Without even thinking about it, we are all processing huge quantities of information: from our clothes touching our skin, our muscles and joints telling us where are arms and legs are, our sense of balance telling us if we are upright, upside down, or leaning over. Our eyes, ears and noses are constantly receiving messages and send them to our brains to interpret. Our brains filter all this information without us even knowing about, tuning out the bits we don’t need and tuning into the bits we do. This allows us to get on with everyday life activities such as: noticing and adjusting how our body is moving so we can complete a novel physical activity, listening to a news report in a busy environment, or reading a newspaper when we are on a bus.
As adults we all experience ‘hiccups’ in our sensory processing and we feel overwhelmed. Imagine sitting in a traffic queue on a hot day, the radio is on, your clothes begin to feel uncomfortable, you feel restless, the children start arguing in the back seat, your mouth feels dry, the smell of petrol fumes becomes overwhelming and you end up shouting and banging your hands on the steering wheel. This is sensory overload and for a brief period you could not unconsciously tune out of unwanted sensory information.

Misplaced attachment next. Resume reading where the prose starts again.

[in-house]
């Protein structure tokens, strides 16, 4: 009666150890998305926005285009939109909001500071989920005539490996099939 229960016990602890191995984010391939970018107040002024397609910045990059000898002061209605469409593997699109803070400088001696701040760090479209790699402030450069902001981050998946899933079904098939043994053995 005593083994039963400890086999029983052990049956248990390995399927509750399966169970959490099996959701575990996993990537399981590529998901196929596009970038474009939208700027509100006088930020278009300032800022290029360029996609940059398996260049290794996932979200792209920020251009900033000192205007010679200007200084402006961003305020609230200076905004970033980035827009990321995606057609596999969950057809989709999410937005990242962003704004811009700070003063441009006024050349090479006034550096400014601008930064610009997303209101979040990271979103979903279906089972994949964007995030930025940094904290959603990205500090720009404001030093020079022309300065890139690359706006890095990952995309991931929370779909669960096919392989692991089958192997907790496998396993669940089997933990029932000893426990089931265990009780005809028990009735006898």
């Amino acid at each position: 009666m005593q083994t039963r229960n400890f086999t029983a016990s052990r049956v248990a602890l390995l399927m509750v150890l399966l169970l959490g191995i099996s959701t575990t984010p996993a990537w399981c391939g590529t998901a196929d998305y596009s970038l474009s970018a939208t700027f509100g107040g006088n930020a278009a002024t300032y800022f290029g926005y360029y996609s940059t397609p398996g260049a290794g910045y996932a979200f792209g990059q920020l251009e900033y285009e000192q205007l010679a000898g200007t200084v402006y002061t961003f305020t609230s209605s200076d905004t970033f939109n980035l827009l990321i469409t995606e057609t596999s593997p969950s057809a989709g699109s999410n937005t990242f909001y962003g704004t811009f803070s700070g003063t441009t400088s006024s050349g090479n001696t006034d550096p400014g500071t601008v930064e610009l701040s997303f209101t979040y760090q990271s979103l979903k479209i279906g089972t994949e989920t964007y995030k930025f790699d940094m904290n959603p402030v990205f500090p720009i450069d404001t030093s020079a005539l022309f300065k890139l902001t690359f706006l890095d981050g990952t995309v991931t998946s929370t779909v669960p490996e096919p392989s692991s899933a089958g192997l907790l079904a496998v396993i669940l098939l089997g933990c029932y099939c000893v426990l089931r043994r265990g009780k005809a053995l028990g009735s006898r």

We are not born with the ability to interpret our senses. Our brain develops this ability through engaging with everyday sensory events, particularly in childhood. Infants and young children have to learn to interpret their senses to recognise their parents face, voice and smell. Through being cared for, and later on through play, their senses are stimulated and they begin to develop their ability to plan movements and tune in and out of sensory information.
Children with learning difficulties can struggle to make sense of the information coming in from their senses due to too much or too little sensory information getting through to their conscious awareness. They may be sensory avioders or sensory seekers, or just not know when they have had enough and get really upset. Children can struggle to interpret similarities and differences in their senses or they may have difficulty with recognising the information from their muscles and joints, and sense of balance that is needed to plan movements.
Children’s Occupational Therapists can use a sensory approach to understand the underlying reasons that a child is experiencing difficulties in engaging with everyday activities and use sensory strategies to address them.